3 - More local rinks.

This one is a no-brainer, if you look at all the top ice hockey nations, they all have one thing in common. More ice rinks. Giving people access to more rinks encourages people to give hockey a go. Enticing more people into the sport either as spectators or as players is a surefire way of bolstering the sport in the UK. As greater numbers of players would only make the leagues far more competitive. 

While this is possibly the most obvious requirement in improving the nature of ice hockey in the UK, it also could be seen as the most difficult to put into action. Ice rinks are expensive and while temporary ice rinks see plenty of action over Christmas, it is expected that there will be a struggle to generate the footfall required to break even. It would therefore be expected that the government would have to step in to subsidise the rinks, which doesn’t seem like a possible outcome given the current economic climate. 

In our latest podcast with Liam Danskin, he spoke about his time in Canada. Liam claimed that the ice time was the most valuable aspect of this time across the Atlantic. Check out the podcast here

4 - Better media coverage at all levels.

Check out the BBC sport page, EIHL hardly gets a mention with NIHL games don’t get mentioned at all. Despite thousands of people attending and streaming games that is a real surprise. In order to step up the development of domestic ice hockey, the national media needs to be following the sport more actively. 


While regional media often focuses on local teams, it is clear that in order to develop the league further, we need nationwide access to the sport. This will help to generate further interest and therefore help to grow interest in both the Elite and the National leagues.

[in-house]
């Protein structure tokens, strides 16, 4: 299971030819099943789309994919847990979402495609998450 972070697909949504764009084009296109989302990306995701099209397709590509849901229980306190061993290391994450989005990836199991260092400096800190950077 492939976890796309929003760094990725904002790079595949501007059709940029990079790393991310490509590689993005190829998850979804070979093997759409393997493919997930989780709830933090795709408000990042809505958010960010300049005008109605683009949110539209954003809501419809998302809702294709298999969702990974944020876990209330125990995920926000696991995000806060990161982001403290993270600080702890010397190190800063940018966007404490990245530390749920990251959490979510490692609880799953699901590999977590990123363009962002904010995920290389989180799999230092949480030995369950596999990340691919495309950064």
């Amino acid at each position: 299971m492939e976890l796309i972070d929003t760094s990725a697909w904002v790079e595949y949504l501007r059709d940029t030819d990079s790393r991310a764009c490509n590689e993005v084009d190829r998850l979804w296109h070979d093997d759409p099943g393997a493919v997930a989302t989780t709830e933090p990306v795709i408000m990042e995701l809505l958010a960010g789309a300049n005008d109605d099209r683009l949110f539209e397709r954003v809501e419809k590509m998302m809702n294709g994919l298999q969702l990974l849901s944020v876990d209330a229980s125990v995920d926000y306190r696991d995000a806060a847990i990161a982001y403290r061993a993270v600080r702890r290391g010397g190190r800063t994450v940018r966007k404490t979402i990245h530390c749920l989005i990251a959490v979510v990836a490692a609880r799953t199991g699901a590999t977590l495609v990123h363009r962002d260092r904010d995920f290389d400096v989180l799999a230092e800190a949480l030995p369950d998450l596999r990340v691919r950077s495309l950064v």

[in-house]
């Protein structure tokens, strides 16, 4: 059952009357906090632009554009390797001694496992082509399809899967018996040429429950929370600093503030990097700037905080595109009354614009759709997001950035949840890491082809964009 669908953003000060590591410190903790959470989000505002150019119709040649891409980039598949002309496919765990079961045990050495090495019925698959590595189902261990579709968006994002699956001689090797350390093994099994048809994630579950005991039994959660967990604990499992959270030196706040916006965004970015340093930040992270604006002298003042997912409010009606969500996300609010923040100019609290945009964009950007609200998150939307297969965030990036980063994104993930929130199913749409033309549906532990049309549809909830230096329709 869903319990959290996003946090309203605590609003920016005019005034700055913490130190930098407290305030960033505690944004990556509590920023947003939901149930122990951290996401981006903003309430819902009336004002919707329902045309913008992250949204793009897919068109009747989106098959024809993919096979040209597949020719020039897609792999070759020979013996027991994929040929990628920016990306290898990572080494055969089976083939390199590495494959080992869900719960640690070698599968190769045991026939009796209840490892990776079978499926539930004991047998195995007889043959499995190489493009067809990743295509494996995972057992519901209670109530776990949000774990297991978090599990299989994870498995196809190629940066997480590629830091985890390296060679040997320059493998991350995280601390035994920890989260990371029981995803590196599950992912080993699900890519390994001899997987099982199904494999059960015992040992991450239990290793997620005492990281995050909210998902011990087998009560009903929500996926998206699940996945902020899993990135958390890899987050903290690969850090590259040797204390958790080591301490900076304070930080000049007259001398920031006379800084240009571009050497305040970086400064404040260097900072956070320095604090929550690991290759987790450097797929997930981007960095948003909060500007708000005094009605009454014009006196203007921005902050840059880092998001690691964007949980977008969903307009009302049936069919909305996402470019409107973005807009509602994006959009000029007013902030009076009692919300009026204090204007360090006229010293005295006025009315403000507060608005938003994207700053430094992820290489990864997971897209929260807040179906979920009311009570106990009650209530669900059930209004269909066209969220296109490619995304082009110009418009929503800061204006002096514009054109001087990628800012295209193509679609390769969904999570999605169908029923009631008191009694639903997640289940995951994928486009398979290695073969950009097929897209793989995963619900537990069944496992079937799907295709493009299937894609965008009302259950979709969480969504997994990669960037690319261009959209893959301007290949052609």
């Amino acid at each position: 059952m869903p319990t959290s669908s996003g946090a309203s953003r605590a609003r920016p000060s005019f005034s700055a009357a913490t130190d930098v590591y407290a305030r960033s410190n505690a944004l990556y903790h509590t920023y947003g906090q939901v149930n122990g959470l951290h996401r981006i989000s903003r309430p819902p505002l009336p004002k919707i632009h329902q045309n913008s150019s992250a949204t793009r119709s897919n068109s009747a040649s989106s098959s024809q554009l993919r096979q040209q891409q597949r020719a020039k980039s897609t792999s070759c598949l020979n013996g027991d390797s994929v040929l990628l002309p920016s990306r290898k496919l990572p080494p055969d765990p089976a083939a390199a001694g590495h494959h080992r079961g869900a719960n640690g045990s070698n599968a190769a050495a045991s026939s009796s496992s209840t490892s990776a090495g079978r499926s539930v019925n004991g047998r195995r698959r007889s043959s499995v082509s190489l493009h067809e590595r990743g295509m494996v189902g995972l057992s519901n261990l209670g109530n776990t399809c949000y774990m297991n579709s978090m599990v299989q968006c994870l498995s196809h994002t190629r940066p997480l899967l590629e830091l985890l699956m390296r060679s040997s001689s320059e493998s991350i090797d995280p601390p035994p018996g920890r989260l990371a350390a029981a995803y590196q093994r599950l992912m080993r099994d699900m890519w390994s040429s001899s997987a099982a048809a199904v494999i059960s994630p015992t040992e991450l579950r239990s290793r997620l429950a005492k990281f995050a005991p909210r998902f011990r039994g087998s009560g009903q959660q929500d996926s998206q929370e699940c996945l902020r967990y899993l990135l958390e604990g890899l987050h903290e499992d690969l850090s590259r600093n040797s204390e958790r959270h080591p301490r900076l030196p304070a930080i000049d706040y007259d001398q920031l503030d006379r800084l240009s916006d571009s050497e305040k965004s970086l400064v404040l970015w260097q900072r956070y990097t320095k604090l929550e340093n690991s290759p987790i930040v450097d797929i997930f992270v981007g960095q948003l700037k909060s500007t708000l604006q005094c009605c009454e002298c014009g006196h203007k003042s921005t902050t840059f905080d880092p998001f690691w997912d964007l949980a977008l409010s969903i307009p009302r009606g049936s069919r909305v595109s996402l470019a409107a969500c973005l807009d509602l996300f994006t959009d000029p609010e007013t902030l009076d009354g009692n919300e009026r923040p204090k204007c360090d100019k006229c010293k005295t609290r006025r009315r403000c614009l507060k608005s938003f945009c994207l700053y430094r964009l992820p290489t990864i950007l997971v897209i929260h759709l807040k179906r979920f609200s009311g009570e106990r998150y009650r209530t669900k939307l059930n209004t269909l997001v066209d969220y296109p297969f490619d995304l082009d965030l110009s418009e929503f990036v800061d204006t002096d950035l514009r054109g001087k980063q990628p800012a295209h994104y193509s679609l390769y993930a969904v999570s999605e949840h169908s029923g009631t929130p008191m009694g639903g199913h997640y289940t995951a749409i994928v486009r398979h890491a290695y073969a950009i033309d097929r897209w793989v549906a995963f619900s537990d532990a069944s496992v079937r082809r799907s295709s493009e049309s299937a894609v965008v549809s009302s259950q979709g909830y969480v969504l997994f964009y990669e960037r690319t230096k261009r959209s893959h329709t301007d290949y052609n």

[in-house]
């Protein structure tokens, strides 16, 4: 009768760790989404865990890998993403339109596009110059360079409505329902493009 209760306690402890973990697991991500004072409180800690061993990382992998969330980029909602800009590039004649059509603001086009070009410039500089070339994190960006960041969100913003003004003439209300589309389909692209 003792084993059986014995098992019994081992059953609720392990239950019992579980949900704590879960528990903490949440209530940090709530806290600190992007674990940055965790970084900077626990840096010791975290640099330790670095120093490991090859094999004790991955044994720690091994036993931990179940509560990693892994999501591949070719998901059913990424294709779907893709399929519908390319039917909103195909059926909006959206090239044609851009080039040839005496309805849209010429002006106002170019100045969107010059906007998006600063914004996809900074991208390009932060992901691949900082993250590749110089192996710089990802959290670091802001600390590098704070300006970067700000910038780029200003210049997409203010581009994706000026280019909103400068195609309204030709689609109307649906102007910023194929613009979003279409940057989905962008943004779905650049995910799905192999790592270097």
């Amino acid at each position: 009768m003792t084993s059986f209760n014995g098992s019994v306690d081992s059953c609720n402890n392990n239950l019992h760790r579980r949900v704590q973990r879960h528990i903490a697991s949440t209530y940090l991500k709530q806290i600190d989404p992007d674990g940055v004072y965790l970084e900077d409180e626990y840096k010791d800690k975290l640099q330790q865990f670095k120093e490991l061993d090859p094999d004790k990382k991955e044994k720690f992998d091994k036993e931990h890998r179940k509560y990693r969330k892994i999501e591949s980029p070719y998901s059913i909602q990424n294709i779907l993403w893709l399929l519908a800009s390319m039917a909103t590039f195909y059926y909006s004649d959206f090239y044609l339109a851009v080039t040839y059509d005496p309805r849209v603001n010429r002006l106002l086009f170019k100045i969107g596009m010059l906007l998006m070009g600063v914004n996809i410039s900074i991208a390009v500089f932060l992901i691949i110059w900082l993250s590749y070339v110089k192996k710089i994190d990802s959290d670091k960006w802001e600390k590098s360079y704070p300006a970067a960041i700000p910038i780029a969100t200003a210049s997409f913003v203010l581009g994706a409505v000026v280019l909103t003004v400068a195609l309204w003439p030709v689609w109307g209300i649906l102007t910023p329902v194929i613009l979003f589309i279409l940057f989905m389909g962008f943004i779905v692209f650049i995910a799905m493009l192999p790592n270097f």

5 - Focus on giving ice time to local talent over import players.

This one is a much longer-term problem. Currently, many of the Elite League and NIHL stars are imports. While having import players isn’t necessarily a problem, there are very few who would argue that the influx of foreign players does restrict the opportunities of local players. 


We cannot simply ban foreign imports as they provide an extra level of quality to the UK’s quickly developing leagues. Perhaps an import cap could be a good place to start, allowing British players more spaces in teams would certainly allow for more players to progress through the system, therefore allowing the system to be more sustainable. 



There you have our 5 things that need to happen before the domestic leagues can consider promotion and relegation. These factors undoubtedly create more questions than answers, but what do you think? 


Do you think promotion and relegation would be a good idea? I would love to know what your opinion is, let me know in the comments. 🙂